Friday, May 12, 2006

What's In It For God?

Mike Horton, professor at Westminster Seminary in California writes:
"The older theology tended to produce character. By the end of the twentieth century, we have become God's demanding little brats. In church, we must be entertained. Our emotions must be charged. We must be offered amusing programs. We give up a lot to become Christians and what little teaching we do get must cater to our pragmatic, self-centered interests. Preaching must be filled with clever anecdotes and colorful illustrations with nothing more than passing references to doctrine. I want to know what this means for me in my daily experience. Have we forgotten that God is a monarch? He is the king, by whom and for whom all things were made and by whose sovereign power they are sustained. We exist for His pleasure, not for ours. We are on this earth to entertain Him, please Him, adore Him, bring Him satisfaction, excitement, and joy. Any gospel that seeks to answer the question, 'What's in this for me?' has it all backwards. The question is, 'What's in it for God'"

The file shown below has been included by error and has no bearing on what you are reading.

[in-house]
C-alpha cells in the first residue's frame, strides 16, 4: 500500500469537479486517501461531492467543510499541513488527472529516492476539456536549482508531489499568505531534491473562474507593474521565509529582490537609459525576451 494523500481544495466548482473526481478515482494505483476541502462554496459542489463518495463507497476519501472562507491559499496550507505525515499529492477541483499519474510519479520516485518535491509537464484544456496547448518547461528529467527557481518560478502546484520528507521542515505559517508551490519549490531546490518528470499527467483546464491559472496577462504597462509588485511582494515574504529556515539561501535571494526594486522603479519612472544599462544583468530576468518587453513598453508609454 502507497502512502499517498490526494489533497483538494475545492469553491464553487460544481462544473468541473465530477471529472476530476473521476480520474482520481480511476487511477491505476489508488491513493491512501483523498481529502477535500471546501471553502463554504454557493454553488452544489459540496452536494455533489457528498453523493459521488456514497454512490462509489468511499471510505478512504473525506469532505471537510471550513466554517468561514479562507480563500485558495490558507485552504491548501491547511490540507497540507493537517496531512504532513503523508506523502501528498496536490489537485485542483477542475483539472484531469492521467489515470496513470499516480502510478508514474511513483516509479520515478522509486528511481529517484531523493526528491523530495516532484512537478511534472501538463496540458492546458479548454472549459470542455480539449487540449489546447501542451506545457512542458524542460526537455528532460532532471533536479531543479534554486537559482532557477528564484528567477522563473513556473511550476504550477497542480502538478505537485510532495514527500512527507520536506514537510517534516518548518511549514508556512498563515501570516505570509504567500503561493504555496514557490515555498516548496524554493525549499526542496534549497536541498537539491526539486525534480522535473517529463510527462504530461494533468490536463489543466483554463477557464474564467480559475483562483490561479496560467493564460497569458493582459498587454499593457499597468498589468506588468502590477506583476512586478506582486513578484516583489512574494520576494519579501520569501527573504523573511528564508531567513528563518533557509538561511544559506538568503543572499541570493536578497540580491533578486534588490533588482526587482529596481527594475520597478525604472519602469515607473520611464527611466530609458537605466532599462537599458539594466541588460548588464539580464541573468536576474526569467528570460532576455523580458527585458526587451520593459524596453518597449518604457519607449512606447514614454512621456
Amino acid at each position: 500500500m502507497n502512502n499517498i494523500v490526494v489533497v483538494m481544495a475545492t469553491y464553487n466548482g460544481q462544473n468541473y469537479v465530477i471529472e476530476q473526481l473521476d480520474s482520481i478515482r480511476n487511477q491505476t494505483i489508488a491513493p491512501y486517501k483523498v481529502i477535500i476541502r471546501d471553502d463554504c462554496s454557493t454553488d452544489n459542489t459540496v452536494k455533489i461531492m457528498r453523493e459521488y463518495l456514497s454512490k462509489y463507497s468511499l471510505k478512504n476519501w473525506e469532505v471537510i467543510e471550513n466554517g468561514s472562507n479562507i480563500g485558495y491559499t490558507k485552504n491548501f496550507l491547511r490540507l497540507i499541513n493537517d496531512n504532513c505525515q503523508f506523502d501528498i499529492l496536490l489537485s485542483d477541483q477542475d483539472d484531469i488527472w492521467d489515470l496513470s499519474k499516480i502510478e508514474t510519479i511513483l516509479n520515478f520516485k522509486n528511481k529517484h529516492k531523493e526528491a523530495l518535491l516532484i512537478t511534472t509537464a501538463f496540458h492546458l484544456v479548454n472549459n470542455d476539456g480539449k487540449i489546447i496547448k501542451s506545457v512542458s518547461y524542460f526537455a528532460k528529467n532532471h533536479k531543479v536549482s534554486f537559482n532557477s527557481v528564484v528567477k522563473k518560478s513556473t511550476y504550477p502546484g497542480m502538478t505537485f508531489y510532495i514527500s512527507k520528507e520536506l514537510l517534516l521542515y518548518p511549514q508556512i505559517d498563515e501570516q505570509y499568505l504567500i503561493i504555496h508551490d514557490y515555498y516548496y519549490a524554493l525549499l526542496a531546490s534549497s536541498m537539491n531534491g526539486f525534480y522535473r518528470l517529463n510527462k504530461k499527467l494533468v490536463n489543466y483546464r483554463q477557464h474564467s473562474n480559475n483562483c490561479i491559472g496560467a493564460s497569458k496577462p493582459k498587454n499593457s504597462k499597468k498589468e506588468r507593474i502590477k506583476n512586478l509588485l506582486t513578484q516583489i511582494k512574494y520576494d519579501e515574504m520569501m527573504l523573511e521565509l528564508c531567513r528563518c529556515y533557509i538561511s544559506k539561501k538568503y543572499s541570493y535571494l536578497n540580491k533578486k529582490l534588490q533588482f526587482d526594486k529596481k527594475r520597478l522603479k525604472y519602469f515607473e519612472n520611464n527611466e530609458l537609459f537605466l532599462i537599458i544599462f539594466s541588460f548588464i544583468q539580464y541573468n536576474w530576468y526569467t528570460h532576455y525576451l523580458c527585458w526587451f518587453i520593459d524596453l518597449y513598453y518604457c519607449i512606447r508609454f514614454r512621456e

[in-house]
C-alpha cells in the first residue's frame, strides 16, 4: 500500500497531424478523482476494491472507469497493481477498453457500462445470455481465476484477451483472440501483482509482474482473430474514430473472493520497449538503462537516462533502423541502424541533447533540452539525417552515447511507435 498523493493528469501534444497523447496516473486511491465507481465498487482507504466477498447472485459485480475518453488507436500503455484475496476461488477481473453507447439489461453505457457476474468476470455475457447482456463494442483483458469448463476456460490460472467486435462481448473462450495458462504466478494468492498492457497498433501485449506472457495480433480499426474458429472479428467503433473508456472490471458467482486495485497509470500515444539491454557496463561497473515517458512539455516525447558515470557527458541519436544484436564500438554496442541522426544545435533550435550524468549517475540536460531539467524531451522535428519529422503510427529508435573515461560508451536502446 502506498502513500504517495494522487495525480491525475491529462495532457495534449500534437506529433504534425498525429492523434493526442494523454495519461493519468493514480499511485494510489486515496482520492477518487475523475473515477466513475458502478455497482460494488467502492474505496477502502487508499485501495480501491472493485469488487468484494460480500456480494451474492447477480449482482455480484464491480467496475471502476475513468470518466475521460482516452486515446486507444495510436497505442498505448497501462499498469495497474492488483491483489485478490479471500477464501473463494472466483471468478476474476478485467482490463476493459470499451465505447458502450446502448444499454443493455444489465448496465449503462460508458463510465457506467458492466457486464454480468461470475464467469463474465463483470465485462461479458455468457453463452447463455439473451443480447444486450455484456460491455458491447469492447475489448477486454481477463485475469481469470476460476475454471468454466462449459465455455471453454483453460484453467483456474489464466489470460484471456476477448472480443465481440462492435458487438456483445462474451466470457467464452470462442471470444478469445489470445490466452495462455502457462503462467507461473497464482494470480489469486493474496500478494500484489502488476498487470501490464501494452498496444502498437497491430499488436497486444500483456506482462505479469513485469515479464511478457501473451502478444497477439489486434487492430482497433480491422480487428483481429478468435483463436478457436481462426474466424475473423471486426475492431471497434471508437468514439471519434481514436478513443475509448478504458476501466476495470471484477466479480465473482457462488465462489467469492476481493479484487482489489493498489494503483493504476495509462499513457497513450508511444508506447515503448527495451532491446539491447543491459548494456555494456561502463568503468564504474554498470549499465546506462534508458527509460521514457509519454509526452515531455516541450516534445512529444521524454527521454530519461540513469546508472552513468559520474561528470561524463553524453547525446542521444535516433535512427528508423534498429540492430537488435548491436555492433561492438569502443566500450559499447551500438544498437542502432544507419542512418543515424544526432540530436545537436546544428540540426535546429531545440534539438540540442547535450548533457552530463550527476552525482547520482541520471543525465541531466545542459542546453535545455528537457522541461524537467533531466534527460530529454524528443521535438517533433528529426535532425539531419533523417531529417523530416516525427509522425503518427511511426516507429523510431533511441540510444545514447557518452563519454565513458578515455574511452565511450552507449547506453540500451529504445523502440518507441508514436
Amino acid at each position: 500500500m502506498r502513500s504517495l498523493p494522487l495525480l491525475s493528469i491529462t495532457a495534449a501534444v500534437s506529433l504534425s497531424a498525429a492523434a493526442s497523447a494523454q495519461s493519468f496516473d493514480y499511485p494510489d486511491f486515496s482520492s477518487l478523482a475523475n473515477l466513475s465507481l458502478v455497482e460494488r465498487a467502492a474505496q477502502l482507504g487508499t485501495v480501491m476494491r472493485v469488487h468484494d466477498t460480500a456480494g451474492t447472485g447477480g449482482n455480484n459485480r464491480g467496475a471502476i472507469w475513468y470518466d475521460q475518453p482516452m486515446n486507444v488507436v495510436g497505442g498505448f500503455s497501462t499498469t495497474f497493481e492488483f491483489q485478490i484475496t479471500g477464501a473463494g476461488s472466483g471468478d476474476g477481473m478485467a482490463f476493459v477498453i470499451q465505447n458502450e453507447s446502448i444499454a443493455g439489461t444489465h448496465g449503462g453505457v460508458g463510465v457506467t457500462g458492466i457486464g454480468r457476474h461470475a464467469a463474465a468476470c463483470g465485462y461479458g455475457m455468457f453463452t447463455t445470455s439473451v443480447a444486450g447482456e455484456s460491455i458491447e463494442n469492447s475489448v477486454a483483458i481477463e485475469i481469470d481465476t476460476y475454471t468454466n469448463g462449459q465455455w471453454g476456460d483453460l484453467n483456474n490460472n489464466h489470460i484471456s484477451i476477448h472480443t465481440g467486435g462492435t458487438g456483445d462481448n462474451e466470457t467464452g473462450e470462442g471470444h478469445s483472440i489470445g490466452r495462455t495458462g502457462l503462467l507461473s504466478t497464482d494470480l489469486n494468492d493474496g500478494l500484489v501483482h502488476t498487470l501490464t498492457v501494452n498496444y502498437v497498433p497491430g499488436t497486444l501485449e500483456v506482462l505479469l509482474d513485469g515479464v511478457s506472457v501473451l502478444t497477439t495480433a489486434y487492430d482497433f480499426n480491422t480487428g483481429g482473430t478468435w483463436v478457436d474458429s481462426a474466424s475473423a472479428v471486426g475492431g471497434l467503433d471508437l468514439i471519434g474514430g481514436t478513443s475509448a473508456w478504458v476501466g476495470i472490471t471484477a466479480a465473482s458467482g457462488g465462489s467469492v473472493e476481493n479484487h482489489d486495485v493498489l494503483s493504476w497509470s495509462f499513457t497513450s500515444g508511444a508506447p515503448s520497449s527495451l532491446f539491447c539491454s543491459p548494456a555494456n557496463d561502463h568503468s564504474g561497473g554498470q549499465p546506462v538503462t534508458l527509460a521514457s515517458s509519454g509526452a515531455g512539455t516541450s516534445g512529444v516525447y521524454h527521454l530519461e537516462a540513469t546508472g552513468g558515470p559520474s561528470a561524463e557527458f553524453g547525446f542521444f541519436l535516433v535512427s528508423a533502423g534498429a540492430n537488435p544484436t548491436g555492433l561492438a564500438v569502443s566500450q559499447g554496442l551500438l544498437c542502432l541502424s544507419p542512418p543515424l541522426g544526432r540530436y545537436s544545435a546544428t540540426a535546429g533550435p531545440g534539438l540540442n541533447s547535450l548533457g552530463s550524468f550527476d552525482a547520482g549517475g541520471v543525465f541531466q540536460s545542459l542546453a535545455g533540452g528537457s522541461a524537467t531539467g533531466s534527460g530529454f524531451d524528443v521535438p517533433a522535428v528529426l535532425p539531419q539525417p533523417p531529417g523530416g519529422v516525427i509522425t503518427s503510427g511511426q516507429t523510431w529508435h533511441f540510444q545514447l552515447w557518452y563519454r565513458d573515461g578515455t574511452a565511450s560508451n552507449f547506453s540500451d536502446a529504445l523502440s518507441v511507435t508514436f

He's hit the nail on the head - sadly. We're far more interested in what we get out of knowing and serving God rather than what God gets. What is the chief end of man? It's not for God to give me things that I might enjoy them forever. The chief end of man is to glorify God and to enjoy Him forever. We have to keep that straight.


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